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What piglets tell us

2020.12.17 - What piglets tell us
Toward a better understanding of the links between vocal expression and emotional states in pigs

We have investigated the vocalisation structure (frequency, duration and energy repartition) and its relationship with emotional states in pigs, especially through the human-animal relationship. These studies were part of a European Eranet project called Soundwel and have given encouraging results, as they may allow the development of automated software to monitor animal welfare using real time recording of vocalisations in farms.

Pigs are social animals and communicate using a large variety of call types (Tallet et al, 2020). Since 2016, Peagase UMR have coordinated the European project called Soundwel, aiming at better understanding of the links between vocal expression and emotional states. The acoustic structure of vocalisations depends on the perception of the environment by the animal, and especially their perception of humans. One part of the project was to use vocalisation structure to better understand the perception that piglets had of a human.

Vocal expression and emotional state

In the first study, we compared vocal responses to conspecifics (pen mates) or humans (one familiar human, providing additional positive contacts to the piglets), after piglets were trained to anticipate both types of partner. Piglets produced grunts at a higher rate when anticipating the arrival of their pen mates than when anticipating ‘their human’. Grunts were noisier (spectral noise) when piglets expected to meet with their conspecifics, whereas they were longer and higher pitched when they expected to meet with the human. These characteristics indicate a positive perception of the anticipation of conspecifics and a state close to frustration before meeting with the human. This study demonstrates for the first time that vocal expression of anticipation in piglets is specific to the type of expected event. In addition, tamed piglets have a different vocal expression from non-tamed piglets, suggesting a long term effect of the human-animal relationship on vocal communication.

soundwel_en_fig1

Figure 1 : Vocal expression of anticipation of conspecifics or a familiar human. A: Experimental set up and room. B: Procedure of the conditioning. Piglets learnt to anticipate the arrival of two conspecifics or a familiar human, during twelve repeats per (pseudo)social partner. An audio visual stimulus announced the entrance of the partner. The duration of the visual stimulus was progressively increased to generate an anticipation phase. For the last trial, the entrance of the partner was delayed to trigger frustration. After acoustic analysis of grunts, we can see the effect of the anticipation and frustration on (C) the duration of grunts and (D) their spectral composition.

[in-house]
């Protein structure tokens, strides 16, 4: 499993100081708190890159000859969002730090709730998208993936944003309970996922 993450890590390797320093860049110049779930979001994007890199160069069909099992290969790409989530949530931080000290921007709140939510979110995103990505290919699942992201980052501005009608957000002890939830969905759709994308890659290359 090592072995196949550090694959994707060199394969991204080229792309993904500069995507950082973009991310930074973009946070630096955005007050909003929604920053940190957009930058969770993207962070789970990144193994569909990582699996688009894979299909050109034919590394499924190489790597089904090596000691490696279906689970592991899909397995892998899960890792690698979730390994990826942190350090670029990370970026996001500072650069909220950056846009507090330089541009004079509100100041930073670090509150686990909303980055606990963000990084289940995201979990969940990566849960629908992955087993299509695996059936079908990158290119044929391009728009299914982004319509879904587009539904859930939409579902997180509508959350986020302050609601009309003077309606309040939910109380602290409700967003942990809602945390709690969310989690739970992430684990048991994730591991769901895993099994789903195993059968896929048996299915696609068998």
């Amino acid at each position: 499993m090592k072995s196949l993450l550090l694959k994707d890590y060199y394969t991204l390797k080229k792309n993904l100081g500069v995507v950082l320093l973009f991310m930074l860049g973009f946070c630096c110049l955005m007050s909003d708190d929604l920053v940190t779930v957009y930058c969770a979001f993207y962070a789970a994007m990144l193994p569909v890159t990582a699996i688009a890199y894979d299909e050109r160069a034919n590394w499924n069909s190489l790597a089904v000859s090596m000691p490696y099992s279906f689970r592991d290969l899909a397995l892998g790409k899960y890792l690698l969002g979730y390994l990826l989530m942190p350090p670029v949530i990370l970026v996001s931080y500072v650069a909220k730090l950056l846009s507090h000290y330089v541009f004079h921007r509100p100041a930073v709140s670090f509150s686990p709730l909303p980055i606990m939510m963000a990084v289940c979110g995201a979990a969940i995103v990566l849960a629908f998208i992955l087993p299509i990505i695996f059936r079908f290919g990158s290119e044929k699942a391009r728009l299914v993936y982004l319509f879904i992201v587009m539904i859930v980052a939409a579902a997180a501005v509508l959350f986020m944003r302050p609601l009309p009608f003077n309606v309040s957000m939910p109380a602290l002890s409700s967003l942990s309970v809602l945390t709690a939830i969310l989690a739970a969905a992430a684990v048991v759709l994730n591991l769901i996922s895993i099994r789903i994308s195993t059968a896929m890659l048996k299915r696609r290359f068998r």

Vocalisation structure and perception of enrichments and humans

In a second study, after a two week familiarization of piglets with both a human, providing additional positive contacts, and an object, known as enrichment, we tested the impact of a reunion with each of the stimuli after a social isolation (known to be stressful).
Vocal expression showed that the human triggered a positive state (shorter grunts than during isolation), indicating reassurance for piglets, whereas the object did not.
Piglets’ emotional state and their proximity to conspecifics and humans is reflected in the structure of their vocalisations, especially their grunts (duration, spectral noise and frequency band), revealing the mental representation that piglets build toward humans.

soundwel_en_fig2

Figure 2 : Effect of a post isolation reunion with an object, a familiar human or nothing on (A) behaviour of piglets, (C) duration of grunts produced during the test and (B) their spectral composition.
These results provide a useful acoustic basis for the development of automated software to classify and detect emotions in pigs’ vocalisations.

Further reading

  • Céline Tallet, Lisette M C Leliveld, E.F. Briefer. Vocalizations. Pigs welfare in practice, 5M Publishing, pp.56, 2020, Animal Welfare in Practice, 978-1-7891-8-1050. ⟨https://hal.inrae.fr/hal-02503320
  • Avelyne Villain, Azélie Hazard, Margot Danglot, Carole Guérin, Alain Boissy, et al.. Piglets vocally express the anticipation of pseudo-social contexts in their grunts. Scientific Reports, Nature Publishing Group, 2020, 10 (1), pp.18496. ⟨10.1038/s41598-020-75378-x⟩. ⟨https://hal.inrae.fr/hal-03025185
  • Avelyne Villain, Mathilde Lanthony, Carole Guérin, Céline Tallet. Manipulable object and human contact: preference and modulation of emotional states in weaned pigs. Frontiers in Veterinary Science, Frontiers Media, 2020, 7, ⟨10.3389/fvets.2020.577433⟩. ⟨https://hal.inrae.fr/hal-03030949
  • Data available on Data Inrae : https://data.inrae.fr/dataverse/SOUNDWEL